I had lunch a while back with two executives from an organisation that the Business School does a fair bit work with. They wanted to improve innovation and that’s what triggered our meeting.
We talked for a couple of hours about what was happening in their organisation. We talked about innovation as a process, the different forms of innovation, incremental versus radical – all the big topics. It seemed like we were making some progress towards figuring out how we might be able to work together.
Then at the very end of the lunch, the one that’s actually in charge of innovation there leaned over and said “Look, just tell me what piece of software to get and I’ll get it.”
I was dumbfounded, because it had seemed as though we were on the same wavelength. However, theirs is a common innovation mistake: thinking tools will fix your problem.
Tools are great, but to fix an organisational problem, you need to figure out how tools interact with people and processes. If you don’t address all three, you won’t fix your problem (see for example, this, this, this and this).
This is where The Plugged-In Manager: Get in Tune with Your People, Technology, and Organization to Thriveby Terri Griffith comes in.
Griffith is an expert on organisational design, and her book is very useful. She talks about how to integrate people, processes, and technologies. Her definition of a plugged-in manager is one that is able to perform this integration successfully.
The guys that I was talking with were connected, but not plugged in.
Here is how Griffith describes plugged-in managing:
… organizational success more likely occurs when all three critical dimensions – technology, organization, and human capabilities and dimensions – are taken into account concurrently. There are no silver bullets. Even excellent management actions, if restricted to a single dimension, can never have the same success as when all three dimensions are managed together. Fredrick Brooks, summarizing the issues in a classic 1986 article, notes “There is no single development, in either technology or in management technique, that by itself promises even one order of magnitude improvement in productivity, in reliability, in simplicity.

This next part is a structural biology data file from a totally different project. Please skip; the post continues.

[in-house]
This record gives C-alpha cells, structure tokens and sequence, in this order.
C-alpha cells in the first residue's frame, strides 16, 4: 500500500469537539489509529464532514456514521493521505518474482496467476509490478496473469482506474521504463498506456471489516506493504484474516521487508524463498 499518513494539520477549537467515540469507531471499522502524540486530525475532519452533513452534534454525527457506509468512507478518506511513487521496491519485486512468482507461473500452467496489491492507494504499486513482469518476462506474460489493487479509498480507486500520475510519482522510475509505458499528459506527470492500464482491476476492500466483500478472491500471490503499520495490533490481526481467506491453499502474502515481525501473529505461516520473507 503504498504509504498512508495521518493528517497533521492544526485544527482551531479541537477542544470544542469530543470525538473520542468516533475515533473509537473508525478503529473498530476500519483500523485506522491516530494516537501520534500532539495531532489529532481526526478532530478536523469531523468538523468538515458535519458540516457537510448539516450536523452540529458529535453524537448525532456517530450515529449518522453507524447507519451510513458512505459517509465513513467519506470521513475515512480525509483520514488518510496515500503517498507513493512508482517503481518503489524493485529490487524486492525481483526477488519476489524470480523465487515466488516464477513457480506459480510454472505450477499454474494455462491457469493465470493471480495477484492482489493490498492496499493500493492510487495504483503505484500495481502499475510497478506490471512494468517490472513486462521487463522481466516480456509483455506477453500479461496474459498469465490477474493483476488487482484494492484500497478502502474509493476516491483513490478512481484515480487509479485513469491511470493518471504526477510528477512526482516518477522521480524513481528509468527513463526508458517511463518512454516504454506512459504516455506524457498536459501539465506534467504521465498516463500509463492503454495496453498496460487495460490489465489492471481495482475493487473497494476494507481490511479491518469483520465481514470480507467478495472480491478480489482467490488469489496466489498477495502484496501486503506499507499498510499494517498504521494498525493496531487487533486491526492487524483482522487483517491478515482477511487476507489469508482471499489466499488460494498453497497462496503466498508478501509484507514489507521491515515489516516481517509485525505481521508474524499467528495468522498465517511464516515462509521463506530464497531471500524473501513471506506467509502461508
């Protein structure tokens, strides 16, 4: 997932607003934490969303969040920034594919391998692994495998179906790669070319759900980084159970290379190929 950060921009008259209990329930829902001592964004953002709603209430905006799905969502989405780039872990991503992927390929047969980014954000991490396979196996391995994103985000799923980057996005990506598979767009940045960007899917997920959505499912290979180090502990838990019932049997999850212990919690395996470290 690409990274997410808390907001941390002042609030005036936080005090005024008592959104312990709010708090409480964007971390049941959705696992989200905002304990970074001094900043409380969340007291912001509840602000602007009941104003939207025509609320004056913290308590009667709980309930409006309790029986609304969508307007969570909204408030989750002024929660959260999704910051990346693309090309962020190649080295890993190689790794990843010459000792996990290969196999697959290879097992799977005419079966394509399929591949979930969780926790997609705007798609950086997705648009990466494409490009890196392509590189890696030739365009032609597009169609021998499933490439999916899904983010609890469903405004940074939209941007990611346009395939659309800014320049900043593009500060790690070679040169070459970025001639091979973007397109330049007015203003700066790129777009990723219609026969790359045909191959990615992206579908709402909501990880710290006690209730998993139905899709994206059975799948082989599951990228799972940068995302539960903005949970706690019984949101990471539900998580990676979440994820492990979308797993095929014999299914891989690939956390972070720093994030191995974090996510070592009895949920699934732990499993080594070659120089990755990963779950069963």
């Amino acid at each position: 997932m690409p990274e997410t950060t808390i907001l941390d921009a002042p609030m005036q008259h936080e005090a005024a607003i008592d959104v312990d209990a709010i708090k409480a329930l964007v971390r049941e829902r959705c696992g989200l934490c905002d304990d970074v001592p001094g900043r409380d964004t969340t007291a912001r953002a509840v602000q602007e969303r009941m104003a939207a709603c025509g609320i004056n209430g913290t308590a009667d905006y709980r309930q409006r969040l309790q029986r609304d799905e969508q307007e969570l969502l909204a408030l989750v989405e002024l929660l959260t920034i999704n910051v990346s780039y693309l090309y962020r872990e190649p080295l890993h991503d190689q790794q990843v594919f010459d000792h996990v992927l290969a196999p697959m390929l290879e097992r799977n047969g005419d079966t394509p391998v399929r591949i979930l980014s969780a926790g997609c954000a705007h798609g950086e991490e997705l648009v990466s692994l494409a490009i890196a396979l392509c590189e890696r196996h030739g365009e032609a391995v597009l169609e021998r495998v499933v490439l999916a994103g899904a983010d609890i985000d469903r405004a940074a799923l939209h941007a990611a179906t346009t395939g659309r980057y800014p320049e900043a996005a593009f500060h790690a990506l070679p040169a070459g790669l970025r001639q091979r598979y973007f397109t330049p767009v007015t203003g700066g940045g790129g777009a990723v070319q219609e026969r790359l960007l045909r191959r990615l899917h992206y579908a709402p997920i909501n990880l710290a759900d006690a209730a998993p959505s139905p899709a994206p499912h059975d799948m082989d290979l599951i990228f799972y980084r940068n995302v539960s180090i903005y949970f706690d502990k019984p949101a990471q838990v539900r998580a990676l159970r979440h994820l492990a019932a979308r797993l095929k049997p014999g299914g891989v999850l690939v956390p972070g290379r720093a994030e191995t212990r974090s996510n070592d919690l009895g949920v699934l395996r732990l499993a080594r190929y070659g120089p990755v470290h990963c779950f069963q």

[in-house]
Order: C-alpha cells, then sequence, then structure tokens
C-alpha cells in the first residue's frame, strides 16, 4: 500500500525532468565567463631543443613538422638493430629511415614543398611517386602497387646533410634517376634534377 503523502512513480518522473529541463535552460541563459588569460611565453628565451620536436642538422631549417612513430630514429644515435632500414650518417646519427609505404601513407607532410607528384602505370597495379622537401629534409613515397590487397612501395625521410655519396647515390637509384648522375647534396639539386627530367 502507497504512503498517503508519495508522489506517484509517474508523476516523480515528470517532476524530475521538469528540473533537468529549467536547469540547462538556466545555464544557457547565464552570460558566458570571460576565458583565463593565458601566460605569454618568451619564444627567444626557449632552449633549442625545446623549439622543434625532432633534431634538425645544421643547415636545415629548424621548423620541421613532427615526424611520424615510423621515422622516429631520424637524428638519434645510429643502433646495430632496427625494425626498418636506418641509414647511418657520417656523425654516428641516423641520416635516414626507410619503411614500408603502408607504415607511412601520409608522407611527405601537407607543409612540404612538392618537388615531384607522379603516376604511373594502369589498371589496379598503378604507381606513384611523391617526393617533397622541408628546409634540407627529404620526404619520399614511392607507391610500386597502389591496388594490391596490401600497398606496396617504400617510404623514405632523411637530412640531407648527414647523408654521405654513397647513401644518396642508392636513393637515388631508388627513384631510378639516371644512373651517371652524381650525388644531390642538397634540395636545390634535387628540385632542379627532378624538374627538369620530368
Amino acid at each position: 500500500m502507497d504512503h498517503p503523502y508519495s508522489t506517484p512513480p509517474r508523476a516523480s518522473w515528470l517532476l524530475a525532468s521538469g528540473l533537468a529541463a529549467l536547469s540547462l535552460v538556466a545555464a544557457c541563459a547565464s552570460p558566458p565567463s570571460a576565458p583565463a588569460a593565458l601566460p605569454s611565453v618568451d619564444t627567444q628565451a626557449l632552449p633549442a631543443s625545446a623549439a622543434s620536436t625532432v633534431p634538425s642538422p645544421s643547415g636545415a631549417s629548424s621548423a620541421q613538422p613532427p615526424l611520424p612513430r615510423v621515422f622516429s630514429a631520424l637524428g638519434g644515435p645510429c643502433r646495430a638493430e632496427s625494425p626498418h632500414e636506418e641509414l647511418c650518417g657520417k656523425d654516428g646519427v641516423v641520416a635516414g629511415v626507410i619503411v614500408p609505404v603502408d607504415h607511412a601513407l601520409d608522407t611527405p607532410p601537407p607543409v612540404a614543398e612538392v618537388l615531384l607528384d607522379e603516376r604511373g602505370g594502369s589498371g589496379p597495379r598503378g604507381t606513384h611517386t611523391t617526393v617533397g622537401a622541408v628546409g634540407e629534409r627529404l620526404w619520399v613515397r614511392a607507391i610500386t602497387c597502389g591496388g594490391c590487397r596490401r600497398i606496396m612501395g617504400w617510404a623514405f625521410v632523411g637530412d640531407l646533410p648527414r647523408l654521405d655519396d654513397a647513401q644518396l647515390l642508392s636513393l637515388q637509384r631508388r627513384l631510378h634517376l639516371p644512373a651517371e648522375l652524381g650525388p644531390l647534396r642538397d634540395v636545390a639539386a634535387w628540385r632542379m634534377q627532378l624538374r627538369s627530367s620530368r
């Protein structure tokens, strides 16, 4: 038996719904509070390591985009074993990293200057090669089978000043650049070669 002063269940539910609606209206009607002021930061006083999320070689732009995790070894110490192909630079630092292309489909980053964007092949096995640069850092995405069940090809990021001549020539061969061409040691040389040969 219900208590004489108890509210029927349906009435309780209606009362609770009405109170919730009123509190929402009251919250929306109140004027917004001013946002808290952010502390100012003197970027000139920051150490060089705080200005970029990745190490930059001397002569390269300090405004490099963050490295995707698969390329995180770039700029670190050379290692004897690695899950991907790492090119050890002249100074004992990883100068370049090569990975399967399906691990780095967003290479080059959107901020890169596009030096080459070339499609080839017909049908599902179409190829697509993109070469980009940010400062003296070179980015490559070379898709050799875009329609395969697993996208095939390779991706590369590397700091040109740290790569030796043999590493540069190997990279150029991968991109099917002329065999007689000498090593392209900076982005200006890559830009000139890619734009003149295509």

And here is John Hagel in the forward to the book:
In a world increasingly entranced with technology, this is a powerful antidote to the claims of technology evangelists who attribute miraculous powers to their favorite new technologies. The truth that Terri’s book drives home is that technology in isolation is useless and perhaps even dangerous. Only by integrating technology effectively into a specific social and business context can we release its latent power.
If Hagel likes the book, you probably don’t need my recommendation on top of it. Nevertheless, I will say that it is well worth reading, particularly the second half, which is filled with outstanding case studies of how to make this work. There is also a quiz to test how plugged-in you are, which you can also take online.
This interaction between technology, people and process is a big part of what I am trying to get at with the innovation matrix. Technologies usually come into the innovation process as part of an increasing commitment to innovation. This is why I was having lunch with those guys, and that is why they wanted to know which technology to use.
However, the skill at actually executing ideas comes from people and process. In order to improve innovation, you have to both increase your commitment to it, which often includes adding tools, but you also have to improve your processes and the skills of your people. You have to move up both dimensions of the innovation matrix.
Tools don’t solve innovation problems, people do. You can use the principles of plugged-in management to integrate tools, people and process more effectively. Doing this will help you avoid a common innovation mistake.
Disclaimer: I know and like Terri, and I received a free copy of the book. I also bought my own copy. I’m writing about the book because of its quality, not because of who wrote it or how I got it.
(Photo from flickr/AndyArmstrong under a Creative Commons License)